More Canadians on the Internet than watch TV each week, says Ipsos-Reid poll

The Canadian Press ~ The News
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The Ipsos Reid polling company says that for the first time ever, Canadians are spending more time each week online than watching television.
Monday's finding comes from the Inter(at)ctive Reid Report, an Ipsos Reid study that tracks online Canadians usage of the Internet.
The report finds that overall, Canadians are now spending more than 18 hours a week online, compared with 16.9 hours watching television.
Internet usage is up from 14.9 hours last year. The number of hours watching television also rose in the last year, from 15.8 hours in 2009. Usage of newspapers, radio and magazines have all remained relatively stable in the last year.
The study did not say why the changes are occurring, but noted that younger Canadians generally spend more time online than those over 55.
Some industry watchers have noted that the cost of watching TV is rising as cable TV companies and satellite operators raise the monthly cost of service. As that happens more people are watching TV online for free.
Later Monday, the CRTC is expected to rule on a so-called TV tax or fee for carriage, a cost cable companies have said could add another $10 a month to consumers' bills if the regulator rules they have to pay broadcasters for their local signals.
In breaking down its survey, Ipsos-Reid noted that males are spending significantly more time online than females - 20 hours compared with 16. In addition, 18-34 year olds are spending 20 hours a week online on average, compared with 18 hours for those over 35.
'In previous years we've seen significant differences between the generations and the amount of time they spend online," said study author Mark Laver.
'The data indicates that not only are people of all ages spending more and more time online, but it also points to a shift in how online Canadians are consuming media and where they are spending their free time.
'Today, online Canadians are finding a myriad of entertainment options available to them within the walls of their homes. While some entertainment content has simply shifted from television to online, the Internet is also providing new content to Canadians."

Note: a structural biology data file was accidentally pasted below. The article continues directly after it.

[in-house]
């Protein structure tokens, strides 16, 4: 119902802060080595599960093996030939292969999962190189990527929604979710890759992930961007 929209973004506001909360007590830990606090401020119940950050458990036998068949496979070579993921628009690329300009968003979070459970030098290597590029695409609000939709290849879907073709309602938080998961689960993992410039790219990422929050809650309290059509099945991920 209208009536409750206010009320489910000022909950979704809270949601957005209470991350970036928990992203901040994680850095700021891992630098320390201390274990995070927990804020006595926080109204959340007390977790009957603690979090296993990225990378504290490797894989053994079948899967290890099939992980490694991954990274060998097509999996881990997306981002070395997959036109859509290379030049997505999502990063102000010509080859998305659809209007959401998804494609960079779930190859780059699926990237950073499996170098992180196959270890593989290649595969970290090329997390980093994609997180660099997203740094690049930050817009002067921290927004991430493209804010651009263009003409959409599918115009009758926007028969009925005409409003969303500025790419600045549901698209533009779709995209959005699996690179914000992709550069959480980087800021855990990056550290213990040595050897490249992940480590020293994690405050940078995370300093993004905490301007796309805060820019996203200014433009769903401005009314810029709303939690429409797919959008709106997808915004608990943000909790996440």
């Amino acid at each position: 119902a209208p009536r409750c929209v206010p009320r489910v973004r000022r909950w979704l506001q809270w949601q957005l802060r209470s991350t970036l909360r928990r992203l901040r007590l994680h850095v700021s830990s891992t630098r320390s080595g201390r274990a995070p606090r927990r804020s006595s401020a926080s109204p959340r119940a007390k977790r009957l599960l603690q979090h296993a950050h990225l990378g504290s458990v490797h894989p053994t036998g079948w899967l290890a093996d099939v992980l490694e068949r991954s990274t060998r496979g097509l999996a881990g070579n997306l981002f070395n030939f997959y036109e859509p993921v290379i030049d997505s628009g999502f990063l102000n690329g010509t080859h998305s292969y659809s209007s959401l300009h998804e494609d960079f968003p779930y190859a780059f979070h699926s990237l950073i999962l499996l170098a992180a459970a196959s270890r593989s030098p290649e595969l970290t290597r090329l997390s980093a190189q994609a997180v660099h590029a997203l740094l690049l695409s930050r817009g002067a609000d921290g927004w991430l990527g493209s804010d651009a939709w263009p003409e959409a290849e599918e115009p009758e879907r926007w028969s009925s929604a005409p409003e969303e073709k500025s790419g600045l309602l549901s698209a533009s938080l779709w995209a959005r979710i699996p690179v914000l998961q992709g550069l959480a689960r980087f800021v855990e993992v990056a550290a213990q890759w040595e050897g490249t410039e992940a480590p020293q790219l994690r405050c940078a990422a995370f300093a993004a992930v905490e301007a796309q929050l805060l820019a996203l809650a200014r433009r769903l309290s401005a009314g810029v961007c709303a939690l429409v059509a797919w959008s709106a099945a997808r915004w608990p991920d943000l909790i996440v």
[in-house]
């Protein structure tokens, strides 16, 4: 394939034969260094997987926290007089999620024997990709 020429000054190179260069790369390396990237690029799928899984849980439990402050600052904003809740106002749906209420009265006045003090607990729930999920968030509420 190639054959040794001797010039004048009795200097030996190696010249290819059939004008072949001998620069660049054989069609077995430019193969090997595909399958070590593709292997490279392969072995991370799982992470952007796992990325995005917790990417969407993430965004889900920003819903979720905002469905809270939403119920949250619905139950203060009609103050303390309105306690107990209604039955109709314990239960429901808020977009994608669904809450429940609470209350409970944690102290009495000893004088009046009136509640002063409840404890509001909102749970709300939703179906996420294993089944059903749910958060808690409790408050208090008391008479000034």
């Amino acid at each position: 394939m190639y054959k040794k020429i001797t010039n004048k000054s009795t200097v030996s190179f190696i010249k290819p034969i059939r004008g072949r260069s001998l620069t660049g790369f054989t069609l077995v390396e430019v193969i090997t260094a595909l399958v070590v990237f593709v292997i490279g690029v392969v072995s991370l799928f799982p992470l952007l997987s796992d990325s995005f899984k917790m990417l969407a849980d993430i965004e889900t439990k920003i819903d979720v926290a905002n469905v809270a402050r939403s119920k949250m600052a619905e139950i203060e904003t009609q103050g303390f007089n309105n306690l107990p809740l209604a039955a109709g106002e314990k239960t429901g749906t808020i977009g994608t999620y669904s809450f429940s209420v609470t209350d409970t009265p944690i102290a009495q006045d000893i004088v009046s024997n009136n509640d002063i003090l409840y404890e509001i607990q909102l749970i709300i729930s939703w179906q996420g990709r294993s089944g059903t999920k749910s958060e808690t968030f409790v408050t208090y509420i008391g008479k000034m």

In a related development Monday, a report in said U.S. TV giant CBS has sold out its online advertising inventory for March Madness on Demand, the broadcaster's online coverage of the U.S. collegiate basketball tournament.
The website says CBS brought in about $37 million in online ad sales, up 20 per cent from the year before.
This year, Capital One, a major U.S. credit card company, joined phone operator AT&T and soft drink giant Coca-Cola as online advertisers and sponsors, the website said.
Last year, 7.5 million people watched the NCAA tournament online, compared with 130 million on TV. However, digital revenues are steadily growing. said that at an investor conference last week, CBS chief executive Leslie Moonves called the online broadcast of the NCAA games "a great new source of revenue" for the broadcaster.
As for the Canadian TV and internet use survey, the Ipsos Reid poll was done in the 2009 fourth quarter and questioned 839 Canadian adults. The survey's margin of error is plus or minus 3.38 percentage points, 19 times out of 20.
Ipsos Reid has operations in eight cities and employs more than 600 researchers and support staff in Canada.

Organizations: Ipsos Reid, CBS, CRTC NCAA Capital One AT&T Coca-Cola

Geographic location: U.S., Canada

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